SHA housing and services are not impacted by the government shutdown
Inspired by New Deal legislation and the efforts of a young Seattle attorney named Jesse Epstein, the Seattle Housing Authority (SHA) was established in 1939. It was then, and remains today, a separate public corporation that has ties to but is not under the jurisdiction of city, state or federal government. In that founding year, Epstein became the agency’s first executive director and SHA received $3 million in federal funds to develop the area known as Yesler Terrace near downtown Seattle into the state’s first publicly subsidized housing. Yesler would also become the nation’s first racially integrated public housing.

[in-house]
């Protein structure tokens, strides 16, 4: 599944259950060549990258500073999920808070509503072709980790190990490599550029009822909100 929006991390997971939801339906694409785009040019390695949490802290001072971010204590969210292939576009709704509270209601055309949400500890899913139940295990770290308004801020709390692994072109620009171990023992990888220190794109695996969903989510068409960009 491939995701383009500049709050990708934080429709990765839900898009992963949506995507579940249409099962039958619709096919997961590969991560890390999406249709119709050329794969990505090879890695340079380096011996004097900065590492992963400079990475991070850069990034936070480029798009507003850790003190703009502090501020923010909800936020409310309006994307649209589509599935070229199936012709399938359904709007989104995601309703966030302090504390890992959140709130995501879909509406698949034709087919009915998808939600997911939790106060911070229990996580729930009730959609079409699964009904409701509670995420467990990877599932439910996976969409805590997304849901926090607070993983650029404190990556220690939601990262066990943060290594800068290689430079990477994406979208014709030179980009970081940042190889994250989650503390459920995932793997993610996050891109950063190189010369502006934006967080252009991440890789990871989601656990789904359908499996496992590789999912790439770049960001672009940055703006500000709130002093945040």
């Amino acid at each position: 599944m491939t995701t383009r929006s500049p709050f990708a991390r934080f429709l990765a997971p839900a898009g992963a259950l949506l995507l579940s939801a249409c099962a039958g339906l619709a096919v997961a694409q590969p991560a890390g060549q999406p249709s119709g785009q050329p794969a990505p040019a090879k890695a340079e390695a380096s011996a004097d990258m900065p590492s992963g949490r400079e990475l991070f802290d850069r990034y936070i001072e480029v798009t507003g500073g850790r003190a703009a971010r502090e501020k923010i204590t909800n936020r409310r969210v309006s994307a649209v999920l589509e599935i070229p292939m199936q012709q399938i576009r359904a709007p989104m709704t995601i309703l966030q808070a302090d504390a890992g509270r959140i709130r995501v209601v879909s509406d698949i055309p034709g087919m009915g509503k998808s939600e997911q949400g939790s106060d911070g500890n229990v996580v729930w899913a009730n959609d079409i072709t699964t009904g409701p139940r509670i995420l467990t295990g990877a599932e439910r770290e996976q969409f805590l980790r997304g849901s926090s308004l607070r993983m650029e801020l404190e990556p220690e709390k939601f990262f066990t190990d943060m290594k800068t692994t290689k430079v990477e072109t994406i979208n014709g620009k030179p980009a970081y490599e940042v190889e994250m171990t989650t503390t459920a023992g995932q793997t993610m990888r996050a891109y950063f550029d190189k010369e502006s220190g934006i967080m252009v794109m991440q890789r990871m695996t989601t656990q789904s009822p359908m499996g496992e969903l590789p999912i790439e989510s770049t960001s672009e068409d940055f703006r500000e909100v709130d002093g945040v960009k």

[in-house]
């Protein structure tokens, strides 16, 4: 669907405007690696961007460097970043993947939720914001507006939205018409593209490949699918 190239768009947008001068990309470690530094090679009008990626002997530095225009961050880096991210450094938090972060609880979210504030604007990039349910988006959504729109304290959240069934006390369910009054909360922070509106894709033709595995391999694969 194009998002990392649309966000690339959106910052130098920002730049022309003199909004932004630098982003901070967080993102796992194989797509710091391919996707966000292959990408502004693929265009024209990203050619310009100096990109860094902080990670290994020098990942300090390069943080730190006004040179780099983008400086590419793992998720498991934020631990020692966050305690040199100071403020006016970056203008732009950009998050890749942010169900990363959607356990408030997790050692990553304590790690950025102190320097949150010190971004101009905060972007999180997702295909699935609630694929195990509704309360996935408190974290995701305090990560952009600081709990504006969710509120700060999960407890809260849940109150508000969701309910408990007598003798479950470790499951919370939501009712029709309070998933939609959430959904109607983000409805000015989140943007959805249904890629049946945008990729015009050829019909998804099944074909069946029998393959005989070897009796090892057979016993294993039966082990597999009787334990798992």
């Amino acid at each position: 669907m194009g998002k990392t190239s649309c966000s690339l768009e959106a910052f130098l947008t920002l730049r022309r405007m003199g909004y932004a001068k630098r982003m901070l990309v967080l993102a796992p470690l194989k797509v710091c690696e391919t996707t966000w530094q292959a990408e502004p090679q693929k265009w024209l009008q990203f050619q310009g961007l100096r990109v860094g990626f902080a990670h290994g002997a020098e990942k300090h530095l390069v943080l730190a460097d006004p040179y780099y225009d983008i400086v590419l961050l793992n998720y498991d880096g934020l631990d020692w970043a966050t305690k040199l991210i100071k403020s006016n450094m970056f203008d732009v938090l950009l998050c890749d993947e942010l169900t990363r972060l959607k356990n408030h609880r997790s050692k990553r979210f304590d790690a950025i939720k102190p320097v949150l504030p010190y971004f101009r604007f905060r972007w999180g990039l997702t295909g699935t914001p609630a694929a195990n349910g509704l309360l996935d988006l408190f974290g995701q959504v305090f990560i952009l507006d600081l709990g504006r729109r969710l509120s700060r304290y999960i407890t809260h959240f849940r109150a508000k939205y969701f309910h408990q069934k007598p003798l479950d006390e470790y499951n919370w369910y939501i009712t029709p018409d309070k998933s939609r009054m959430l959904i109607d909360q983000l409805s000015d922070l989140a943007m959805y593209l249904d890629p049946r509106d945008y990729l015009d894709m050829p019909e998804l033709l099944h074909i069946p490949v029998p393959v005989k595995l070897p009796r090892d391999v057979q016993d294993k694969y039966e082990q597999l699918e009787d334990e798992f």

After the United States entered World War II, SHA concentrated on providing housing for defense workers, military families, and veterans. We returned to our original mission of housing for low-income people in the mid-1950s. Major initiatives in the 1960s involved construction of housing specifically for the elderly and the disabled. In the 1970s, SHA turned away from a focus on fewer, larger housing developments and began dispersing subsidized housing throughout the city. Much of our expansion in the 1980s was financed by Seattle voters, who twice approved tax increases to finance low-income housing. In the 1990s, we began redeveloping some of our older housing into mixed-income communities to revitalize neighborhoods and diminish isolation of lower-income residents. Now, more than 75 years after building our original housing community, Yesler Terrace, we are redeveloping it into a modern, urban mixed-income community.